Saturday, April 02, 2011
Floods, Rugs and Reunions
We have watched as the people of Japan try to pick up the pieces after a disaster of historical proportions. For some, still searching for missing family, the tides may return the bodies of their lost ones, but there will be no repairing them. There will be no joyful reunion for these people.
I watch as so many mothers and their adult, reunited children reach, hungrily, for some kind of normalcy in their relationships. It's not easy to do when there is so much damage that has been exacerbated by years of ignoring the waters that inundated the rooms of their perceptions, psyches and hearts.
Some folks, when flooded out, scrap the whole mess and build something different. I wonder if that is what we should do. We are more than mere friends. We share flesh, blood, DNA and the trauma of that separation. When we finally reconnect, we are familiar strangers...known but unknown..and it is awkward and emotionally draining on both ends, and hard work to find that place where we can be comfortable with each other.
It is a fact that many of us spend our time with each other walking on eggshells, careful of every word we say. Some of us suppress our true feelings and don't always respond with honesty for fear of chasing the other away. Using the flood analogy, we dry the walls as best we can, then throw on some primer and paint..cosmetically okay, but the rot is still in the walls.
From overly courteous to overtly hostile, these relationships run the gamut. Perhaps the best thing to do is to really scrap the whole thing and start from the ground up. We can't re-birth and re-raise our adult children and the regression so often seen where the adult adoptee goes back to being a wounded infant and we regress to the frightened, shamed and bullied girl can't make for a healthy relationship, especially if we lay that on each other.
Have you ever searched the racks, looking for a special occasion card for your reunited child or your Nmom and tried to find one that doesn't refer to shared experiences of a life spent together? That is what is missing. That is what cannot be repaired or renewed.
Here's a concept. What if, before we explored the relationship, we worked on those issues within ourselves with professionals, support groups, etc. and allowed those inner babies and girls to grow up along with the rest of our beings before attempting reunion? I know too many who have said, "had I only known......." The fact is that, when many of us entered reunion all those many years ago, we had no idea we had been in a flood. We counted on love and the excitement and drama of the event to carry us on into the future. WRONG.
Let's face it. The government isn't the one to do the healing and the Industry? Well that's laughable. To ask an adoption professional to help us heal is like asking the fox to look after the hens. They want us to just go away and shut up and they want our children to be good little life-long possessions and be properly "grateful." We have straight search groups. We have search support groups. We have support groups for reunited mothers and adoptees and for those in search. But we have no real, designated, pre-reunion support and information groups that are effective in helping those involved get off to a better start and how to anticipate and navigate the flood waters of old pain and confusion.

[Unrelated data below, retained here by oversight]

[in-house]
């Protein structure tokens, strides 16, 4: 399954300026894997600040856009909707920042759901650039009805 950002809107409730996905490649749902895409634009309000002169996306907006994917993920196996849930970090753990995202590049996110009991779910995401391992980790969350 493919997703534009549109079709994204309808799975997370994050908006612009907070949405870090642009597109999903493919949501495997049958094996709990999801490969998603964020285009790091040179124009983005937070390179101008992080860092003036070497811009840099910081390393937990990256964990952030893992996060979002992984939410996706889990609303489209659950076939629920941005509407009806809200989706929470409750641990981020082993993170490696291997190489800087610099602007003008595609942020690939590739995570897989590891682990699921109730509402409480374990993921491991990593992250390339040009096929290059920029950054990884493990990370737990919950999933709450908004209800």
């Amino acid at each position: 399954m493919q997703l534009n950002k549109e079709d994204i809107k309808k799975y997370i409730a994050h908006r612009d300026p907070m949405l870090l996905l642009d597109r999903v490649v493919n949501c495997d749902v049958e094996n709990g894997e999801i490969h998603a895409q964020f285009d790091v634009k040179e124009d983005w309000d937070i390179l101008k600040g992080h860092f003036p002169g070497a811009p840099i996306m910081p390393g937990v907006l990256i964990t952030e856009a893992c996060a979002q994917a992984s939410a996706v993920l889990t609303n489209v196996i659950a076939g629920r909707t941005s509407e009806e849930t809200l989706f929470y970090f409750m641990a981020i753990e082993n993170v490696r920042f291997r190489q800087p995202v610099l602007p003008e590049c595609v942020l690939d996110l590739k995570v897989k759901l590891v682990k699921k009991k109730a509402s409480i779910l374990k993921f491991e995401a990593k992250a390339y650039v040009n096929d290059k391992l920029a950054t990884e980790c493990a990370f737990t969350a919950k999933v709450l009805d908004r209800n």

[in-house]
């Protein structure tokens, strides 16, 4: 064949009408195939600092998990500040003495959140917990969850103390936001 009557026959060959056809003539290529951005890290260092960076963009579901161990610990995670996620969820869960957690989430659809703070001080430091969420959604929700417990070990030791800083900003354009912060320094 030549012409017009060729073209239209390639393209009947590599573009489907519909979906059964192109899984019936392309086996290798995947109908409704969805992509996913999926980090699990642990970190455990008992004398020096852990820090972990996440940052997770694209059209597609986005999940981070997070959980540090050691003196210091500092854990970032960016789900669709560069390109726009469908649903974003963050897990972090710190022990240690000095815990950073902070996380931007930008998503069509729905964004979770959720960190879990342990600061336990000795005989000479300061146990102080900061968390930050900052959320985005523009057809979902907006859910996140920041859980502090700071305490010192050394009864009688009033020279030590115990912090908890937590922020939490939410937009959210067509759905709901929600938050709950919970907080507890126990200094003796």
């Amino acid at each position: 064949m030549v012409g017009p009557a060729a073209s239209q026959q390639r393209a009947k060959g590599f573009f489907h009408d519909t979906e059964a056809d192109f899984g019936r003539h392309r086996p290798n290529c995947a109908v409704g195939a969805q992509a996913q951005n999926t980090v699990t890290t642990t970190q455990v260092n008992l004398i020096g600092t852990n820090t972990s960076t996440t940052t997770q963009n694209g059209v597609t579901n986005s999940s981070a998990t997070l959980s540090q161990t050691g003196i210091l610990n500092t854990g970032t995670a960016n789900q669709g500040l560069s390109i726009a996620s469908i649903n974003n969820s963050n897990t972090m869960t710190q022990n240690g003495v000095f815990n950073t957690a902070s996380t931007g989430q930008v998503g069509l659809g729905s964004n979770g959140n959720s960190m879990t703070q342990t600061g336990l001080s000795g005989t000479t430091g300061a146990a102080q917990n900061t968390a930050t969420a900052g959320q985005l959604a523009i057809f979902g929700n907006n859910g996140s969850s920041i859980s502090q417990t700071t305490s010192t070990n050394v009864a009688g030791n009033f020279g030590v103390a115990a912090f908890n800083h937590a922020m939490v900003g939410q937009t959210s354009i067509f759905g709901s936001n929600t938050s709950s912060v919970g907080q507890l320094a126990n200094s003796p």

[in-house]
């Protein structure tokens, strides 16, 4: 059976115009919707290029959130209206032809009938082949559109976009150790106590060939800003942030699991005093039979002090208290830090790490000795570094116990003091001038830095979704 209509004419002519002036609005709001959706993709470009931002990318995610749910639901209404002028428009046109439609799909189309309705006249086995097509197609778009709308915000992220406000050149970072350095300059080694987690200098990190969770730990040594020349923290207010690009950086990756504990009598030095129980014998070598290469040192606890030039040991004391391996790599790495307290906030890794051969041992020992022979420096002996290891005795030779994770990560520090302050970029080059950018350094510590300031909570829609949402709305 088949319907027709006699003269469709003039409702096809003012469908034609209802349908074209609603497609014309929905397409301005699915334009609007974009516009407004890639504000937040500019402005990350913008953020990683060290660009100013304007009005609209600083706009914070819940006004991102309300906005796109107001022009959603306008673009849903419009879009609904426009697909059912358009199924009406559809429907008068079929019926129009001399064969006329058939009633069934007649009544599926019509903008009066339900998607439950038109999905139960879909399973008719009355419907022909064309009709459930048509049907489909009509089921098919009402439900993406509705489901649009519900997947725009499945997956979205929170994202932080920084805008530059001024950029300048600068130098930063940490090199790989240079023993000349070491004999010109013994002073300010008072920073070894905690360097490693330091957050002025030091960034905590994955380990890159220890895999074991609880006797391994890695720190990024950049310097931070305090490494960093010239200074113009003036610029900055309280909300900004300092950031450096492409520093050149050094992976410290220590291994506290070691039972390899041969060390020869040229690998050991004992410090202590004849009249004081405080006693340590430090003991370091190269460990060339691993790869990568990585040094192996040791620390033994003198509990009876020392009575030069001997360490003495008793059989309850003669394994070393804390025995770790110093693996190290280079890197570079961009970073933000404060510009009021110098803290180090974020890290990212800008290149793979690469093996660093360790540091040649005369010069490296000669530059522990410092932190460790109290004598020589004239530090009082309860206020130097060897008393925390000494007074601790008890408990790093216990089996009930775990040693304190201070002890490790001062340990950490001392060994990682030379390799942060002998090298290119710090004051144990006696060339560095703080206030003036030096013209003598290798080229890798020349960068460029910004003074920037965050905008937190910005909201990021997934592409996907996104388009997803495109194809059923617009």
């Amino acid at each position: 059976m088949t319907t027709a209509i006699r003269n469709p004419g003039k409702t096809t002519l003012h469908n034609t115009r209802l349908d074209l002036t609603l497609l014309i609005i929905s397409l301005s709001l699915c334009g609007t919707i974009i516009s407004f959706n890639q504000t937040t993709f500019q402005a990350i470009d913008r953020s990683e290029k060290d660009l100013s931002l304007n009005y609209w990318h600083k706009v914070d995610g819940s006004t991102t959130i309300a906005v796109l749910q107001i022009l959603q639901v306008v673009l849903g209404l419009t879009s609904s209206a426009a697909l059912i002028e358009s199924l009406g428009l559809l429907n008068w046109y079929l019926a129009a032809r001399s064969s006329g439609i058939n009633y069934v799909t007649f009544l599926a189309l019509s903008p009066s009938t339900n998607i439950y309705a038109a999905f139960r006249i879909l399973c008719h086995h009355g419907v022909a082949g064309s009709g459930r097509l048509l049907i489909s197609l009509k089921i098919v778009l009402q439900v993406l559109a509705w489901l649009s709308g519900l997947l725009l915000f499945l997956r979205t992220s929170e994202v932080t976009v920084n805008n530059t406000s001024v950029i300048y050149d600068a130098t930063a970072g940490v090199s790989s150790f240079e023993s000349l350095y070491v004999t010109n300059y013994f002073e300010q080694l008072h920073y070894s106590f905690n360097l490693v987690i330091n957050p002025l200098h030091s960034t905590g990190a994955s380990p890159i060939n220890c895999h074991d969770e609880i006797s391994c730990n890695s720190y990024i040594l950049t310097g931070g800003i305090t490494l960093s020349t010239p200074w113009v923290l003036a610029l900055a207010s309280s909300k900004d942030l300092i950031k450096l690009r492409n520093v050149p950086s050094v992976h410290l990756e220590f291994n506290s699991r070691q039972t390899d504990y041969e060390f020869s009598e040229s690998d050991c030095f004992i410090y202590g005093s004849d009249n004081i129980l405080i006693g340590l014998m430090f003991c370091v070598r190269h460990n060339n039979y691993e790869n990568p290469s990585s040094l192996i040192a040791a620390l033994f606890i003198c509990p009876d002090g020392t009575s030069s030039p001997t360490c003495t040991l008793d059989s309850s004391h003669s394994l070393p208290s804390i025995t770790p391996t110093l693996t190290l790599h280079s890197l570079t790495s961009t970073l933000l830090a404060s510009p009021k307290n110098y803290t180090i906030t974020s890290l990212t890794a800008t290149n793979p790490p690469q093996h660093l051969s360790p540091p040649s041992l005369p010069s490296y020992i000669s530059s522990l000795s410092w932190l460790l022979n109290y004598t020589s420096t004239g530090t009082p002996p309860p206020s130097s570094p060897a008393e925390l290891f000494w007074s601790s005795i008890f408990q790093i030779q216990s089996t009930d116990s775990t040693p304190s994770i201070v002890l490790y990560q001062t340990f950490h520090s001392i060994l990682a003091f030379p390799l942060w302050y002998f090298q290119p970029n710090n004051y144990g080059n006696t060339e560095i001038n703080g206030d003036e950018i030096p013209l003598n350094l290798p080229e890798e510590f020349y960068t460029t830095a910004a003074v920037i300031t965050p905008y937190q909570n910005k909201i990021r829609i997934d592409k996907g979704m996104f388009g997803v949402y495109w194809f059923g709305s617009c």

Right now, if you look at some of the forums where those in troubled reunions congregate, you'll find nothing more than a major, nasty bitch-fest. There is no progress...only spinning of wheels. Hostility is encouraged rather than explored and abated. I wonder how much of that fury and frustration comes from wanting something we just can't have?
The damage is done and the phenomenon of reunion has introduced a whole, new classification of parent/child relationships. Years, fears, secrets and lies have flooded the rooms of our emotions and psyches and, once the mess is cleaned out, then something new has to be built in its place. It is what it is.
I consider myself to be the only true mother to my surrendered children. I get a lot of flack for that but that is how I feel. That is why I use the term "adopters." That's my own, personal conviction. But I know that I was an absent mother for the first 30+ years of their lives and I understand, accept and respect the feelings they have for those who raised them. I just do not feel constrained to share those feelings. So I can't be Mother in the traditional sense and they can't be my children in the traditional sense. Like I said, the shared life experience isn't there. It was lost in the flood. But, maybe there can be a new class or type of the Mother/Child dyad born out of the simple need to connect and know.
So, perhaps we need to seek out this new model for the Reunited Mother and her Reunited Adult Child. Was our mistake always in trying to recapture what had already been damaged beyond repair? When all the flood has left is a foundation, then you build on that. I don't have any magic answers as to how, but I have a couple of ideas of my own..too late for me and many others, but maybe not for some of the younger members of the closed, secret adoption era. Don't have unrealistic expectations of each other and realize that you are starting from the ground up. I'm sure others might have wisdom to add to that.
Meanwhile, I have stopped trying to save the rug that was inundated with water, mud and worse. A shop-vac is not going to save it.
Who knows what we can build if we throw that rug away, tear out the soggy drywall and decide, together, how and what to build from the foundation?